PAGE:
But that goes against the very spirit of the marriages that Paul is talking about, because it goes against the mystery of the Gospel.

Mega-Mysterion

In Ephesians 5, Paul actually calls marriage a profound mystery. In the Greek, he says this is a Mega-Mysterion. It’s something that is hard to explain, even harder to live, but easy to understand when you see it. the-sacrament-of-marriage

Because when a Christian marriage is on, when he’s giving himself fully to her, and she’s giving herself fully to him…they aren’t trying to define themselves as better than the other, or justify their own behavior, they are trying to, in spite all of their differences, reconcile together for the sake of the Gospel.

I don’t know about you, but I’ve seen this time and time again. I’ve preached so many funerals where the husband or wife was saying goodbye to their spouse, and the whole church was moved. I’ve seen what can only be described as a tangible change in the atmosphere when the church gathers to mourn a spouse losing another spouse, and celebrate their faithfulness to one another. There is a holiness that is hard to put into words. It’s is a mystery.

Because there is something so powerful about a marriage that has gone the distance. But it’s more than some kind of Nicolas Sparks romance, according to Paul it is a glimpse of the Gospel.

In a marriage, we are forced to reconcile what previously had been separated.

And this is why I believe marriages in the American church matter for the single person, and the divorced person. Because marriages are a way God reminds his people of the kind of community He is creating. And in this community, you aren’t better than someone else because you aren’t divorced, and you aren’t better than someone else because you happened to get married. You are all being reconciled to the same God, and so we each have to make room for one another.

This is why Paul ends his letter to the Ephesians by saying this:

Pray also for me, that whenever I speak, words may be given me so that I will fearlessly make known the mystery of the gospel, for which I am an ambassador in chains.

What Paul is doing in his chains, he thinks Christian couples are doing in their marriages.

Paul, a single man, appreciates marriage as a symbol of the way to unify everyone. 

Divorced people, single people, married people, rich people, poor people, tall people and smart people. Now all people can come together because of the Gospel.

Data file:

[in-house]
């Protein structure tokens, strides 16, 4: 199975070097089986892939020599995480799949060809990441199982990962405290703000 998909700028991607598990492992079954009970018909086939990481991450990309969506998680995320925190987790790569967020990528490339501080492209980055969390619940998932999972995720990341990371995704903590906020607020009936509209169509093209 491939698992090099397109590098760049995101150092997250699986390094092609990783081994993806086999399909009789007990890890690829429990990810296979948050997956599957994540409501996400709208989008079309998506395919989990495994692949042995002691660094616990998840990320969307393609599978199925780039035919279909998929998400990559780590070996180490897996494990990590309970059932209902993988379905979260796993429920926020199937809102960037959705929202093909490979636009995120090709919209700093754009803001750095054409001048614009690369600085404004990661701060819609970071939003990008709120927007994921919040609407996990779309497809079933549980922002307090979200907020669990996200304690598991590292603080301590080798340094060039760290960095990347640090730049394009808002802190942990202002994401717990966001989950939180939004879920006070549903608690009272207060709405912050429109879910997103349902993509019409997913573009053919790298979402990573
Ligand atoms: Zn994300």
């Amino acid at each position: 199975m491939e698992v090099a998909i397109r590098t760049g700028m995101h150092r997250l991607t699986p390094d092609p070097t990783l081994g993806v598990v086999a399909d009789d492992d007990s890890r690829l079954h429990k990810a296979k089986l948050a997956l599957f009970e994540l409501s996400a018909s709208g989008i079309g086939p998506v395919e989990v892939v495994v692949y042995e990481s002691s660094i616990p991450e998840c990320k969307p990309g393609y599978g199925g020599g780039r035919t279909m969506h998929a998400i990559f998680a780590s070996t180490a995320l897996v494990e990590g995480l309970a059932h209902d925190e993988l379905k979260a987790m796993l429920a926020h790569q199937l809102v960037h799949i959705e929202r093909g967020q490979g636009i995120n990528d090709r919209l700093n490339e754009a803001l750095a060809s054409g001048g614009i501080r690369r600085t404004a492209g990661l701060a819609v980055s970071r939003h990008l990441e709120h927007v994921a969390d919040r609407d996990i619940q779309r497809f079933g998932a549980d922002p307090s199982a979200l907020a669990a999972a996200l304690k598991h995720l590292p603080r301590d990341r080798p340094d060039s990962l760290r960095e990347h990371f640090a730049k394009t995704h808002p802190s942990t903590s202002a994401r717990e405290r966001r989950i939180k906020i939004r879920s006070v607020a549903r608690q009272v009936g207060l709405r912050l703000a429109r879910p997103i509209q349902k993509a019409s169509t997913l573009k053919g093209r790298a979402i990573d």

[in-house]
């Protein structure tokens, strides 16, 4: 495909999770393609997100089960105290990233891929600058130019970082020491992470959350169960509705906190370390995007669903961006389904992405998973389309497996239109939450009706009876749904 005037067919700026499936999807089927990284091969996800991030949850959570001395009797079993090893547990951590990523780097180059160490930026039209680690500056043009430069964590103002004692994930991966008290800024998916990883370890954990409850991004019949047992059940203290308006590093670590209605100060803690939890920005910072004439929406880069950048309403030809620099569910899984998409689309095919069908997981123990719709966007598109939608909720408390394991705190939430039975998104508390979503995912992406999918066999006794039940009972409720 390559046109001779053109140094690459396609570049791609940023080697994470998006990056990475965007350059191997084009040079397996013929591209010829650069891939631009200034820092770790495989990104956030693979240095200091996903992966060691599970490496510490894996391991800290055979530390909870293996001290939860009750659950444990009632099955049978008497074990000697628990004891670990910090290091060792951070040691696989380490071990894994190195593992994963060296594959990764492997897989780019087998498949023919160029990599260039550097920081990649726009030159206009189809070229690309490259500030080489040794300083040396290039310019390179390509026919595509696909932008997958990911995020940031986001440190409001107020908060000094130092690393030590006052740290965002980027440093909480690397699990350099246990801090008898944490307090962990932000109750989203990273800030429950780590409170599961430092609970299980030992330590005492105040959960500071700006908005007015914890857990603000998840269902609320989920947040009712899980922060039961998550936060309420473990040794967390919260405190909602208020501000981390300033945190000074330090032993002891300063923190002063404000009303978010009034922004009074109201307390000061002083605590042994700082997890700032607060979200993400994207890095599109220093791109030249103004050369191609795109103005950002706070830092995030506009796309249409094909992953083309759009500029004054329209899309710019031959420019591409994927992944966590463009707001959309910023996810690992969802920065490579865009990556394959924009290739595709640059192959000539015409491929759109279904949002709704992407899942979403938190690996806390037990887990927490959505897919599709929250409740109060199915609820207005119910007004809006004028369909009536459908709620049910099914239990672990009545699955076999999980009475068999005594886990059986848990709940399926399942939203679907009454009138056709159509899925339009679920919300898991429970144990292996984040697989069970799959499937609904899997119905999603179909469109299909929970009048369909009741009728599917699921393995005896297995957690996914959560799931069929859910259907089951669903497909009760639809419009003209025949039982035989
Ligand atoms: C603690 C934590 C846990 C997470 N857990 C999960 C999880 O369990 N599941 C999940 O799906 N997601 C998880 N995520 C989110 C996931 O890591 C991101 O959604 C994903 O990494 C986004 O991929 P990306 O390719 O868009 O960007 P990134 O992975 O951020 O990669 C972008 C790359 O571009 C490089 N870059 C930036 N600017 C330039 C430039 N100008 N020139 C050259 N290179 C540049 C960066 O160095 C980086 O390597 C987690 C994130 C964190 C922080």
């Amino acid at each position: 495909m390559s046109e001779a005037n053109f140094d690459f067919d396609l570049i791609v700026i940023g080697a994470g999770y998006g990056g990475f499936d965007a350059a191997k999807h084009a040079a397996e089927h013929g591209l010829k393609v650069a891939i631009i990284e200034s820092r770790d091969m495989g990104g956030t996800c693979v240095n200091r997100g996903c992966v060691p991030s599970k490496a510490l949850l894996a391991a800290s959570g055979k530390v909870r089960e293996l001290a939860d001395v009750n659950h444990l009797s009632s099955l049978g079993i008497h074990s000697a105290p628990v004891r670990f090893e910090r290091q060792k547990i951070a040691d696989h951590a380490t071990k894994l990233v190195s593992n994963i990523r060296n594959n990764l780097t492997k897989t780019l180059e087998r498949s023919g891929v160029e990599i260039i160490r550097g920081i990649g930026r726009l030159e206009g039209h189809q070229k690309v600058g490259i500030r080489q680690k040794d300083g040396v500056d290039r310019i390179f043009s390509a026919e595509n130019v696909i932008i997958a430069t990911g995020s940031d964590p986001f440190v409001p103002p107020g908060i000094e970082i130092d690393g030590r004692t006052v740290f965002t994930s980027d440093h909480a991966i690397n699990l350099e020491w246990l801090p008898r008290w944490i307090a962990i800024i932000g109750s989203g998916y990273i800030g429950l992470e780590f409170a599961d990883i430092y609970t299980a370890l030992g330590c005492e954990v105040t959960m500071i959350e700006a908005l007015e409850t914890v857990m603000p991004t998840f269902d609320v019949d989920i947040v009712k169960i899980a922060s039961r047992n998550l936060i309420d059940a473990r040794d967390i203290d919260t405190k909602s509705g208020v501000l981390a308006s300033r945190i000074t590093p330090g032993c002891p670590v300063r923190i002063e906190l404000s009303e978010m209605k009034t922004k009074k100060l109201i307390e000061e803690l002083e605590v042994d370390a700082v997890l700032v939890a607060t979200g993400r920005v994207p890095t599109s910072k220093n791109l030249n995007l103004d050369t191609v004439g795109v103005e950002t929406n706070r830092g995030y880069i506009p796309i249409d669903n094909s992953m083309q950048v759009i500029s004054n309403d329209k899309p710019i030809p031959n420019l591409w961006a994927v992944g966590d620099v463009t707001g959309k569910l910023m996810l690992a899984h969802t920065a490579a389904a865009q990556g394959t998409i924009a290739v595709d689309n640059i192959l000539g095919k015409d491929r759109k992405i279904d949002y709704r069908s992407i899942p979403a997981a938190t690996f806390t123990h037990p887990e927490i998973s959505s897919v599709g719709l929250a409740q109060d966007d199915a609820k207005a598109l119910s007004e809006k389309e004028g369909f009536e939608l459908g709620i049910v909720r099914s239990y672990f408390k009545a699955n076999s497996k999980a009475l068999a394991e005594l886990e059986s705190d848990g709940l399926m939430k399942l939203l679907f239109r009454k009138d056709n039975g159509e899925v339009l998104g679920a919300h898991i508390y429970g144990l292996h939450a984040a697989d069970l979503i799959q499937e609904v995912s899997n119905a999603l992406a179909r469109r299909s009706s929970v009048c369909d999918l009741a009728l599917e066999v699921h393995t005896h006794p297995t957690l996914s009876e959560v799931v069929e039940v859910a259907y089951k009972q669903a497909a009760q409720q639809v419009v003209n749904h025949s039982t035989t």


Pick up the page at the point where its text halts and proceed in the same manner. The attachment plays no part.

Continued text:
That’s the mystery

Making it Home

So this coming Sunday is Homecoming for ACU, and at the Highland Church that means a lot of friends and family that we haven’t seen in a while are back in town for worship. This video is a promo that we shot for this weekend back in July. It’s about the series we are going through this Fall, but for me it’s a lot more special than just some promotional video.

It’s the Little White Wedding Chapel in Las Vegas, the place were Elvis was married, where Sinead O’ Conner was married, where Brittany Spears got married….twice. But for me it was Holy Ground, because I got to make this video in the very room my parents got married in 50 years ago.

They eloped to Las Vegas, and were married in the middle of the night by a Church of Christ “Reverend”. Their only witness was a woman in a Chanel House coat (who I actually got to meet back in July!) It was holy ground not because of the place, but because of the promises made there. My parents had promised to give their lives to each other, and for the past 33 years I’ve watched them do just that.

So Mom and Dad, thanks for making that promise. Because of that promise you didn’t just give me a house to grow up in, that promise was how you made it home.

And If you are in Abilene this weekend, we’d love to see you at Highland. I’ve never seen somebody do what we are going to try and do this weekend, and I’ve been dreaming about it for years. But you’ll have to come to see! Services are at 8:15 and 11:00 and our Instrumental service is at 5:00 P.M. at our Grace Campus (N. 9th and Cypress St.)

So if you happen to make it to Abilene this weekend, we hope you can make it home!

The Sequels: Adam and Eve

Jonathan Storment and Richard Beck – Adam and Eve from Highland Church on Vimeo.

This week I’m at a conference for preachers and haven’t had time to write. So I wanted to share this sermon that Richard Beck and I did this past Sunday. The sermon came out an observation. We noticed that much of the discussion between and about men and women in marriage lacks very much imagination, and even less generosity. And so we wanted to ask what does it mean to try and live out the cross in our marriages?

Here are my favorite points of the sermon:

  • The problem isn’t just the war between the sexes (women vs. men) it is the war within the sexes (men judging other men, women judging other women).
  • This isn’t a new problem, blame and shame started in the Garden, and marriage was the context for the first sin.
  • Mary and Joseph are an example of a reverse Adam and Eve.
  • We ask the question what is a man like, what is a woman like? But the better question is What is God like? (This point was Beck’s idea, but he let me say it).

We were trying to cast a vision for Mutual Submission that everyone could buy into, and Beck brilliantly came up with the parable of Duck Dynasty. (You’ll just have to watch)

One of the best parts about being at Highland is having so many gifted people who care deeply about the local church and living out the Gospel. This series has been a great example of that. From Jeff Childers, to Sally Gary, to Richard Beck, (and in a few weeks the one and only Leslie Storment will be talking with me!)

If you are interested in more about this series, or for a free accompanying E-book go to www.thesequels.org

Leading With Kindness

021313-kindness-quote-612x339In his book The Good and Beautiful CommunityJames Bryan Smith talks about how William Penn became a Christian. George Fox, the founder of the Quaker movement, had baptized Penn. And two of the major distinctive’s about the Quakers are their pacifism and their refusal to accept class distinctions.